“That would ultimately lead to delays of payments for government programs and activities, a default on the government’s debt obligations, or both,” the CBO report noted.

The last time the US infamously shut down due to passing its debt ceiling was in August 2011, when S&P downgraded the US, formerly at a AAA rating, for the first time ever prompting a furious response from then-Treasury secretary Tim Geithner. 

As The Hill notes, Republicans are wary of increasing the debt limit without tying it to some set of spending or regulatory reforms, a tactic they pursued under President Barack Obama. Furthermore, Republicans will need Democratic support in the Senate to increase the debt ceiling, but Democrats have demanded that Republicans keep the measure free of “poison pill” riders or other policies.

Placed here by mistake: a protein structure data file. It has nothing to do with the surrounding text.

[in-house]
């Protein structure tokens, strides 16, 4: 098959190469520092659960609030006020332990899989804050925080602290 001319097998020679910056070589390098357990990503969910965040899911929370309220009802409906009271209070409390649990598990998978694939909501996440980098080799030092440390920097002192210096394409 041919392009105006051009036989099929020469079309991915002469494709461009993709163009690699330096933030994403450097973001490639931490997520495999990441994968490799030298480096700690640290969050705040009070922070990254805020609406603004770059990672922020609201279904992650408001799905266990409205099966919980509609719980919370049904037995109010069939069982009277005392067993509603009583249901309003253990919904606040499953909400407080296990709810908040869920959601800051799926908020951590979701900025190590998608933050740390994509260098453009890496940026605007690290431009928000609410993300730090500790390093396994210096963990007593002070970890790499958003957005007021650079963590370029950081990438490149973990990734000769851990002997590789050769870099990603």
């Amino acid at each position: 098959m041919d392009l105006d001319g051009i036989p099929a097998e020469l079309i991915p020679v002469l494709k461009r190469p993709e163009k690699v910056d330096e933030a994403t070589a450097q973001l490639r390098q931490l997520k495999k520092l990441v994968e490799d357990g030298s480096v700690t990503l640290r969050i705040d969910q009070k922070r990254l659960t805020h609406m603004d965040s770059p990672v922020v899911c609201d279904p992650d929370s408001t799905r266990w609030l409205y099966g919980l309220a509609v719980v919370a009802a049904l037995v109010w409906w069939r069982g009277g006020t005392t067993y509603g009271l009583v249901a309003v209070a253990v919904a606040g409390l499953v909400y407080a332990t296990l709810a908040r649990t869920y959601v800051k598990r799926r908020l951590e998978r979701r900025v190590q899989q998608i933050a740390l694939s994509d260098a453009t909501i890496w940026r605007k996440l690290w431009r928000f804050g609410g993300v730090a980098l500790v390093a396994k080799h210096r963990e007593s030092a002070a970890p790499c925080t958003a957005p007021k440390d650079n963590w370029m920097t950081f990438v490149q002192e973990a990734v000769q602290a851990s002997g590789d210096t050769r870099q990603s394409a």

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Bunghole's picture

And the CBO is a non partisan agency.

Good one

The_Juggernaut's picture

BFD.  Just make more free money. Thanks!


-signed: market speculators

Unreliable Narrator's picture

The Treasury should take its last $200B and buy a bond from the Fed with a -2400% interest rate.  Instant $400B per month income.  Makes as much sense as anything else the Fed and government do.  CTRL+P at its finest.

mike_king's picture

Trump should allow sequestration and lay off most federal employess, never to be rehired. DRAIN THE SWAMP.

kliguy38's picture

LOL........REALLY? I thot it was in April. Now its what?  You know they'll print more shit dollars..........

Hal n back's picture

I too thought they extended and raised the debt ceiling in April, out to 9/30/17  and 21 trillion. CNBC reoprted it as well as others.

So now no extension?